Australia was once a continent graced by flamingos. These tall pink birds are more associated with Africa and the Americas, but a long time ago they called Australia home. For at least 20 million years, flamingos thrived on vast Australian inland lakes, until a drying of the outback ended their reign, perhaps a million years ago.
The Lake Eyre region in South Australia once had three species, more than Africa today. Altogether Australia had at least six flamingo species, including the Greater flamingo – the main flamingo in Africa. Australian museums have accumulated more of their fossils than of some regular Australian birds such as parrots. At some sites their remains lay near those of outback crocodiles, dolphins and lungfish.
Flamingos are still regarded as Australian birds, for a very tenuous reason. In 1988 a Greater flamingo dropped in on North Keeling Island, a remote Australian territory 2750km north-west of Perth, staying a couple of months. Greater flamingos are found in Asia and southern Europe as well as Africa and this one had wandered over from India or Sri Lanka.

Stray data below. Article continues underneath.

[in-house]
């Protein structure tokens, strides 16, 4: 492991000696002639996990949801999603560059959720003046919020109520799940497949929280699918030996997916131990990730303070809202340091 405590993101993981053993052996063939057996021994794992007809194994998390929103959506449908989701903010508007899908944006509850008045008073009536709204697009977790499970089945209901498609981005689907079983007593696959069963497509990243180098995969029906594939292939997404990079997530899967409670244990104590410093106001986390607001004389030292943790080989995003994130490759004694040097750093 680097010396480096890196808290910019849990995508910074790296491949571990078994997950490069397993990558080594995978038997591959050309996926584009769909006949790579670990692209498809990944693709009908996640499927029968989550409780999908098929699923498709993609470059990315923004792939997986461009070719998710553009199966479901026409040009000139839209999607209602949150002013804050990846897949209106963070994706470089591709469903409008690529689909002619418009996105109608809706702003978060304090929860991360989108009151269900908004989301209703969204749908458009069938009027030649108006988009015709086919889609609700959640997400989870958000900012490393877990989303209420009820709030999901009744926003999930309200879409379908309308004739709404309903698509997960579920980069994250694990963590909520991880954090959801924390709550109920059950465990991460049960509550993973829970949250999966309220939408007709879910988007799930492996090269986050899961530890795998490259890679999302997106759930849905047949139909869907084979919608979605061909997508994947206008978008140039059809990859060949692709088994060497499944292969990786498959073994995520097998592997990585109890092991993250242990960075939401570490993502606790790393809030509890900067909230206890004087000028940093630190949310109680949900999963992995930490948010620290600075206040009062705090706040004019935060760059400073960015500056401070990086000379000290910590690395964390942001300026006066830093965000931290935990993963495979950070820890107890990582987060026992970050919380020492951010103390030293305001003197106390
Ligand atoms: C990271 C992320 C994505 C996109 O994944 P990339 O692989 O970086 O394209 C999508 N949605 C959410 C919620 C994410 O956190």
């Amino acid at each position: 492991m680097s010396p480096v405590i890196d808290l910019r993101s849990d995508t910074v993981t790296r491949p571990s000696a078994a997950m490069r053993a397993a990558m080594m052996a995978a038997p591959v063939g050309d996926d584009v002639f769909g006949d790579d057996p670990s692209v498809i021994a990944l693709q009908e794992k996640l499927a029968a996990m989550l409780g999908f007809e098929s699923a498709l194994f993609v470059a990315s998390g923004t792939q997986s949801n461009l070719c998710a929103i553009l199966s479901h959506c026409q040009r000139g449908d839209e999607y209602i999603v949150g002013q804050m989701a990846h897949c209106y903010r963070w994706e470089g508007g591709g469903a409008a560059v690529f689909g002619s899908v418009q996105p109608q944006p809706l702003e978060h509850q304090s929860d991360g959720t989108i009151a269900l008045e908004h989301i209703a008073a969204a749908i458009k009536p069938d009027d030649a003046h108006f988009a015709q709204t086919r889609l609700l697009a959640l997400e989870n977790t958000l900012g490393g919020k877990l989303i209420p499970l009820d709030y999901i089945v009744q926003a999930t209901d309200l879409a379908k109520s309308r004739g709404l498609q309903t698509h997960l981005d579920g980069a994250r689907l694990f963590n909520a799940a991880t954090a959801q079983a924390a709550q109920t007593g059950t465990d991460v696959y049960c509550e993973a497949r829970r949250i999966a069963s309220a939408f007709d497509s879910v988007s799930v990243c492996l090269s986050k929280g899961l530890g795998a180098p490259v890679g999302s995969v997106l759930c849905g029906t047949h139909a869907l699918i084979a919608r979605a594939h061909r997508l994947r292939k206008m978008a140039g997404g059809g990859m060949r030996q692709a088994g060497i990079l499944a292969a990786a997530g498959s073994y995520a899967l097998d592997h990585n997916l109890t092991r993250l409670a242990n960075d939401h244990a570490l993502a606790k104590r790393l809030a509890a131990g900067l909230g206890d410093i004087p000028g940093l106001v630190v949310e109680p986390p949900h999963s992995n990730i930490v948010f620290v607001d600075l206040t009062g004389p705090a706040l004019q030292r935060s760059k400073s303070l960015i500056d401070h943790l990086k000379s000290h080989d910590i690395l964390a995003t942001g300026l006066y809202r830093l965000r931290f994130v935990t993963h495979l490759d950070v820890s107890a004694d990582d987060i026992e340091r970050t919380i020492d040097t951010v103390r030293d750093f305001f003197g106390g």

In Adelaide Zoo you could have seen the only flamingo left in Australia, a Chilean flamingo known warmly as ‘Chile’. She was thought to have been imported in the late 1970s. For quarantine reasons flamingos are now forbidden imports, which means that Australia is destined to become a flamingo-free zone unless another long-legged pink nomad wanders over from Asia.
February 6, 2017
More flamingo facts and fabulous photographs:
♥ Gretchen Bernet-Ward